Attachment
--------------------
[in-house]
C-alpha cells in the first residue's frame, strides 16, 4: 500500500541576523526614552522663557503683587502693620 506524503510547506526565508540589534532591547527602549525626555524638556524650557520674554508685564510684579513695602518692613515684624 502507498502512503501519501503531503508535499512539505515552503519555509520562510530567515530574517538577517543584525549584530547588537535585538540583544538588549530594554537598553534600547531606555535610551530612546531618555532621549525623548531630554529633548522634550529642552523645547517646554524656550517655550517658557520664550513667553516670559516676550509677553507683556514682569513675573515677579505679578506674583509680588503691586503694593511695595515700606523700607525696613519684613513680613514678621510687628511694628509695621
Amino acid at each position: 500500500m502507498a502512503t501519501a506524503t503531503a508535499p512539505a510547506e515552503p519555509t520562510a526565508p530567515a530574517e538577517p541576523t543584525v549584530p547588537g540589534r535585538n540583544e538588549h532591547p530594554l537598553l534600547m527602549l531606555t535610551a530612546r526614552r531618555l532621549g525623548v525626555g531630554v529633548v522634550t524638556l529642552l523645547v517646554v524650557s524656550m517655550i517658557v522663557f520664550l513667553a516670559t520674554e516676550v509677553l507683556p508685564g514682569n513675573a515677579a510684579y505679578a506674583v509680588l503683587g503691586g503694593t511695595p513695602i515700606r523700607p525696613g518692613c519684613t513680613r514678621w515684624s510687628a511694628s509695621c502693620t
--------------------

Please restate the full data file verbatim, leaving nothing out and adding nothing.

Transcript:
[in-house]
C-alpha cells in the first residue's frame, strides 16, 4: 500500500541576523526614552522663557503683587502693620 506524503510547506526565508540589534532591547527602549525626555524638556524650557520674554508685564510684579513695602518692613515684624 502507498502512503501519501503531503508535499512539505515552503519555509520562510530567515530574517538577517543584525549584530547588537535585538540583544538588549530594554537598553534600547531606555535610551530612546531618555532621549525623548531630554529633548522634550529642552523645547517646554524656550517655550517658557520664550513667553516670559516676550509677553507683556514682569513675573515677579505679578506674583509680588503691586503694593511695595515700606523700607525696613519684613513680613514678621510687628511694628509695621
Amino acid at each position: 500500500m502507498a502512503t501519501a506524503t503531503a508535499p512539505a510547506e515552503p519555509t520562510a526565508p530567515a530574517e538577517p541576523t543584525v549584530p547588537g540589534r535585538n540583544e538588549h532591547p530594554l537598553l534600547m527602549l531606555t535610551a530612546r526614552r531618555l532621549g525623548v525626555g531630554v529633548v522634550t524638556l529642552l523645547v517646554v524650557s524656550m517655550i517658557v522663557f520664550l513667553a516670559t520674554e516676550v509677553l507683556p508685564g514682569n513675573a515677579a510684579y505679578a506674583v509680588l503683587g503691586g503694593t511695595p513695602i515700606r523700607p525696613g518692613c519684613t513680613r514678621w515684624s510687628a511694628s509695621c502693620t